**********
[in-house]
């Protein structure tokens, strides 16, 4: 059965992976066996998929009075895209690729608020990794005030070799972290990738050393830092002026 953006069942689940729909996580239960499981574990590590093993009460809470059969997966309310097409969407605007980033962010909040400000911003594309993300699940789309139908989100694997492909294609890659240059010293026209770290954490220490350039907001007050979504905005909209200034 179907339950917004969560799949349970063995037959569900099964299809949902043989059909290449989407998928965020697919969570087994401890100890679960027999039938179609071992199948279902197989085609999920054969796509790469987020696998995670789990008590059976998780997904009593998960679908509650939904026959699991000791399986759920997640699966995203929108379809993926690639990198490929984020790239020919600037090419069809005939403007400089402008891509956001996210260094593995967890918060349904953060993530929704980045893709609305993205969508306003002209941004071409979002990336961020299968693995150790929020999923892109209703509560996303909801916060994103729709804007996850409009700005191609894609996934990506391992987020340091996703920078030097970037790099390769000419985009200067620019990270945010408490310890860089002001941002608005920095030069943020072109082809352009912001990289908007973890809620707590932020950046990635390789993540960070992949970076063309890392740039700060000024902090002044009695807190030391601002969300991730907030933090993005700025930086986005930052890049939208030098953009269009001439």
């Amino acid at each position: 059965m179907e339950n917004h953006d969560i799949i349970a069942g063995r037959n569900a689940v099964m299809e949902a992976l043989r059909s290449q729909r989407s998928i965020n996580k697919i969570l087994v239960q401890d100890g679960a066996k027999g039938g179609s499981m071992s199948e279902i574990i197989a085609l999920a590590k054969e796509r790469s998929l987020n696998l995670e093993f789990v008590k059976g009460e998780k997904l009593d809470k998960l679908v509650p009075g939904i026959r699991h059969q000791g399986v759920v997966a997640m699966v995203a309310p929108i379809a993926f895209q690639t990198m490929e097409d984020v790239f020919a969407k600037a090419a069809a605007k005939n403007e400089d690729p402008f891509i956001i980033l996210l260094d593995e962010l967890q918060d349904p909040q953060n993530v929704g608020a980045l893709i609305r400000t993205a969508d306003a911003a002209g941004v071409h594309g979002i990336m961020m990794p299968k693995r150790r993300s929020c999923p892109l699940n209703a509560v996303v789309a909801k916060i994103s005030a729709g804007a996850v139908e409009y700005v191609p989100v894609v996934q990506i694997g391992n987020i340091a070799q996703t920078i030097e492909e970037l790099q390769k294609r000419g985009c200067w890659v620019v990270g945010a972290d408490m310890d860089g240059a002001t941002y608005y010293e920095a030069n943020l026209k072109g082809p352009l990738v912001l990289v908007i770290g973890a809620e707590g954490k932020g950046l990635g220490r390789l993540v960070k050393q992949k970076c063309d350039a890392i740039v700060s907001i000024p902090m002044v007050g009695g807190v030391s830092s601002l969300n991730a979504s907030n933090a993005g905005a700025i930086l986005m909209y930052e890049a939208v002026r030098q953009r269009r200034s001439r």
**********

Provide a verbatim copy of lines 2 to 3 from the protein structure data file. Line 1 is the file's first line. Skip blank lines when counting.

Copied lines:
């Protein structure tokens, strides 16, 4: 059965992976066996998929009075895209690729608020990794005030070799972290990738050393830092002026 953006069942689940729909996580239960499981574990590590093993009460809470059969997966309310097409969407605007980033962010909040400000911003594309993300699940789309139908989100694997492909294609890659240059010293026209770290954490220490350039907001007050979504905005909209200034 179907339950917004969560799949349970063995037959569900099964299809949902043989059909290449989407998928965020697919969570087994401890100890679960027999039938179609071992199948279902197989085609999920054969796509790469987020696998995670789990008590059976998780997904009593998960679908509650939904026959699991000791399986759920997640699966995203929108379809993926690639990198490929984020790239020919600037090419069809005939403007400089402008891509956001996210260094593995967890918060349904953060993530929704980045893709609305993205969508306003002209941004071409979002990336961020299968693995150790929020999923892109209703509560996303909801916060994103729709804007996850409009700005191609894609996934990506391992987020340091996703920078030097970037790099390769000419985009200067620019990270945010408490310890860089002001941002608005920095030069943020072109082809352009912001990289908007973890809620707590932020950046990635390789993540960070992949970076063309890392740039700060000024902090002044009695807190030391601002969300991730907030933090993005700025930086986005930052890049939208030098953009269009001439």
């Amino acid at each position: 059965m179907e339950n917004h953006d969560i799949i349970a069942g063995r037959n569900a689940v099964m299809e949902a992976l043989r059909s290449q729909r989407s998928i965020n996580k697919i969570l087994v239960q401890d100890g679960a066996k027999g039938g179609s499981m071992s199948e279902i574990i197989a085609l999920a590590k054969e796509r790469s998929l987020n696998l995670e093993f789990v008590k059976g009460e998780k997904l009593d809470k998960l679908v509650p009075g939904i026959r699991h059969q000791g399986v759920v997966a997640m699966v995203a309310p929108i379809a993926f895209q690639t990198m490929e097409d984020v790239f020919a969407k600037a090419a069809a605007k005939n403007e400089d690729p402008f891509i956001i980033l996210l260094d593995e962010l967890q918060d349904p909040q953060n993530v929704g608020a980045l893709i609305r400000t993205a969508d306003a911003a002209g941004v071409h594309g979002i990336m961020m990794p299968k693995r150790r993300s929020c999923p892109l699940n209703a509560v996303v789309a909801k916060i994103s005030a729709g804007a996850v139908e409009y700005v191609p989100v894609v996934q990506i694997g391992n987020i340091a070799q996703t920078i030097e492909e970037l790099q390769k294609r000419g985009c200067w890659v620019v990270g945010a972290d408490m310890d860089g240059a002001t941002y608005y010293e920095a030069n943020l026209k072109g082809p352009l990738v912001l990289v908007i770290g973890a809620e707590g954490k932020g950046l990635g220490r390789l993540v960070k050393q992949k970076c063309d350039a890392i740039v700060s907001i000024p902090m002044v007050g009695g807190v030391s830092s601002l969300n991730a979504s907030n933090a993005g905005a700025i930086l986005m909209y930052e890049a939208v002026r030098q953009r269009r200034s001439r």